On Tuesday, North Korea launched a missile it says has the ability to reach the continental United States, and experts believe that could be a real possibility.
There are many unknowns about the technology the highly secretive country possesses. However, its decades-long work to increase its nuclear capabilities, including developing intercontinental ballistic missiles (ICBMs), should now be taken seriously, some say.
"It's just a matter of time ... for them to have a working ICBM with a hydrogen weapon on it," Ian Williams, associate director of the International Security Program at the Center for Strategic and International Studies, told CBC News. "We laughed at them for a long time, but they're pretty good at this."
While the missile went farther than any other, it's not an entirely new rocket, David Wright, a physicist and missile expert from the Union of Concerned Scientists, told CBC News.
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"From a technical standpoint, this was a logical next step beyond what North Korea did in July," he said, referring to the launch of a Hwasong-14 ICBM that experts said would be capable of reaching Los Angeles. "But I would have actually called this the Hwasong-14.1 rather than the Hwasong-15."
The challenges of distance
While experts believe that it's unlikely North Korea has yet the ability to launch a hydrogen bomb, Williams said they likely have weaponizable atomic technology. And those could be put on short-range missiles capable of reaching South Korea and Japan.
Tuesday's launch was said to have carried the missile to an altitude of 4,500 kilometres — more than 10 times that of the International Space Station. If so, it was the highest and longest missile launch in the country's history.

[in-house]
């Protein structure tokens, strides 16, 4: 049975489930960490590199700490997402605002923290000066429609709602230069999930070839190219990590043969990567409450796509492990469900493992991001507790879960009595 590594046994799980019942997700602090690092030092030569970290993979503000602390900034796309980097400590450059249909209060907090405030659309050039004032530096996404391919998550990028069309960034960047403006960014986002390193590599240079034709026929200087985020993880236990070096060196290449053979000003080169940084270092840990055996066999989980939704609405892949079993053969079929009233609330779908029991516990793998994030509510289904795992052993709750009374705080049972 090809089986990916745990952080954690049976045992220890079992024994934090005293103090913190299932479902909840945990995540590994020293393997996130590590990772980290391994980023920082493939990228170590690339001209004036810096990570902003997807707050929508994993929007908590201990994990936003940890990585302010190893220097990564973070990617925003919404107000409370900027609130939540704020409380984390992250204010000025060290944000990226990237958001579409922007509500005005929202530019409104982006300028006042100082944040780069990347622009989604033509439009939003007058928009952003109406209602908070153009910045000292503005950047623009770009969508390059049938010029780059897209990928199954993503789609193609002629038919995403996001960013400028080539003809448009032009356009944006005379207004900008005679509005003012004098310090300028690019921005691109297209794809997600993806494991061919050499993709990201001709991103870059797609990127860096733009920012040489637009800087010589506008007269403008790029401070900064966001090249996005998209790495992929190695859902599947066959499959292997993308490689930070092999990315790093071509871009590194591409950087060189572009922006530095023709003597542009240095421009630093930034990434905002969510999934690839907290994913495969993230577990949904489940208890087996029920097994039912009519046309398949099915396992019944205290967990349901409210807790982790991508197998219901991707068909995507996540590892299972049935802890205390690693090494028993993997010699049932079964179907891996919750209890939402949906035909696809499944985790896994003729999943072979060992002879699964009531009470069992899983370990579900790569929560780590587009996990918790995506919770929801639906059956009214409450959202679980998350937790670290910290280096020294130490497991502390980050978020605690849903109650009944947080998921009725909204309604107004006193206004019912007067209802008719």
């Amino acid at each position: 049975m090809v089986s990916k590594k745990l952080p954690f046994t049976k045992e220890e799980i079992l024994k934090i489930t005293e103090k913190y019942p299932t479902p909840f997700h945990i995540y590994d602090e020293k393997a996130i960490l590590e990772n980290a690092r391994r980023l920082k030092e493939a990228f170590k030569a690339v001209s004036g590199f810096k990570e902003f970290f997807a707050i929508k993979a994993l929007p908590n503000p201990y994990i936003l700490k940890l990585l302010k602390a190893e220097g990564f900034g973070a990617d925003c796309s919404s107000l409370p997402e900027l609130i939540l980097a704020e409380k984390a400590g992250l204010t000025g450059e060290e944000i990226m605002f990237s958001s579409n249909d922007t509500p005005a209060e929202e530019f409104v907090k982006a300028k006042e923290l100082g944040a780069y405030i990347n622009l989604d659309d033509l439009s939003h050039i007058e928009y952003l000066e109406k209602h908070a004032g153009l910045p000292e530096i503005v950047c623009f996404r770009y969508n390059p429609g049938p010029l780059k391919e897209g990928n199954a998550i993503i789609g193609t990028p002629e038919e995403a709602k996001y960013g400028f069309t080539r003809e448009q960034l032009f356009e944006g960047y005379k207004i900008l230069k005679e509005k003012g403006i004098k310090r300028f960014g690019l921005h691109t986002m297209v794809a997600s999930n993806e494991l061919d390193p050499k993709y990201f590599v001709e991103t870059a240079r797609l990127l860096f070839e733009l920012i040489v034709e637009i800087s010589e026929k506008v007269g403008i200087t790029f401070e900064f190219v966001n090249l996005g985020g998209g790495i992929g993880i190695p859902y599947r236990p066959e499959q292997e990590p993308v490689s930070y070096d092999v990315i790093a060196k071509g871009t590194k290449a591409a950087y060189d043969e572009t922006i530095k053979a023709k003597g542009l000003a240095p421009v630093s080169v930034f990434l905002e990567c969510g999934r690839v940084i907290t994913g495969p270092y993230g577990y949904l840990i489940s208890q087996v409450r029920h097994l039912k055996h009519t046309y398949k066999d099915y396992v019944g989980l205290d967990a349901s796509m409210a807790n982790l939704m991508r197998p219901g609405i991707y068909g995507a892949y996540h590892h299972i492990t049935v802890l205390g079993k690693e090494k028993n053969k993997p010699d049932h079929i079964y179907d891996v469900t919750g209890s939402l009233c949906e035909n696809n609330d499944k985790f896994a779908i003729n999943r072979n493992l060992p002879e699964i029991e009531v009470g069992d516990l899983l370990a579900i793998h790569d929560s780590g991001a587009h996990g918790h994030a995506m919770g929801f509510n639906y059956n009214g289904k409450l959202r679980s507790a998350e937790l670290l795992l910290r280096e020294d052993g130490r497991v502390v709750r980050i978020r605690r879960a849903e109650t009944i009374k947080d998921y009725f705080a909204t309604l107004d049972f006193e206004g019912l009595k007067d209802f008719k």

It's not known what kind of payload was used, but whatever it weighed, Williams estimates the Hwasong-15 could reach all of North America.
However, all that is thrown into question if the payload — the nuclear warhead itself — is much heavier than whatever the payload was for Tuesday's launch. Experts agree that a typical warhead might weigh somewhere between half a ton and one ton. If it was a light payload on Tuesday, as some believe — something like 100-200 kg — then replacing it with a half-ton warhead could cut the range by a third, Wright said.
"One of the things you're trying to do is to make that as light as possible," he said. "And that's the real question: Is North Korea at half a ton? Some of us think they may be able to get down to a third of a ton."
That is a scary thought to Williams.
"If they did have a warhead, speculatively, that was about 300 kg, that would be a big deal. That would be pretty bad," he said.
'They're going to get there'
The missile's trajectory also plays a large part in determining the distance it can travel. The one used on Tuesday, Williams notes, is a "lofting trajectory," where it goes straight up and returns nearby. It's akin to a pop fly in baseball. On that particular trajectory, it has less resistance on the way down.
But in order to get it to North America, it would have to travel more like a home run, more or less diagonally. This would, in turn, increase the stress on the vehicle which means a more durable vehicle would be required.
Another unknown is whether or not North Korea has the technology to protect the re-entry vehicle that would house the warhead. That part might be the easiest to achieve, Williams said.
Though North Korea's missile program has been going on for decades, Wright said they seem to be getting closer in recent years.
"They might not be going fast; it might be taking them some time. But they're going to get there."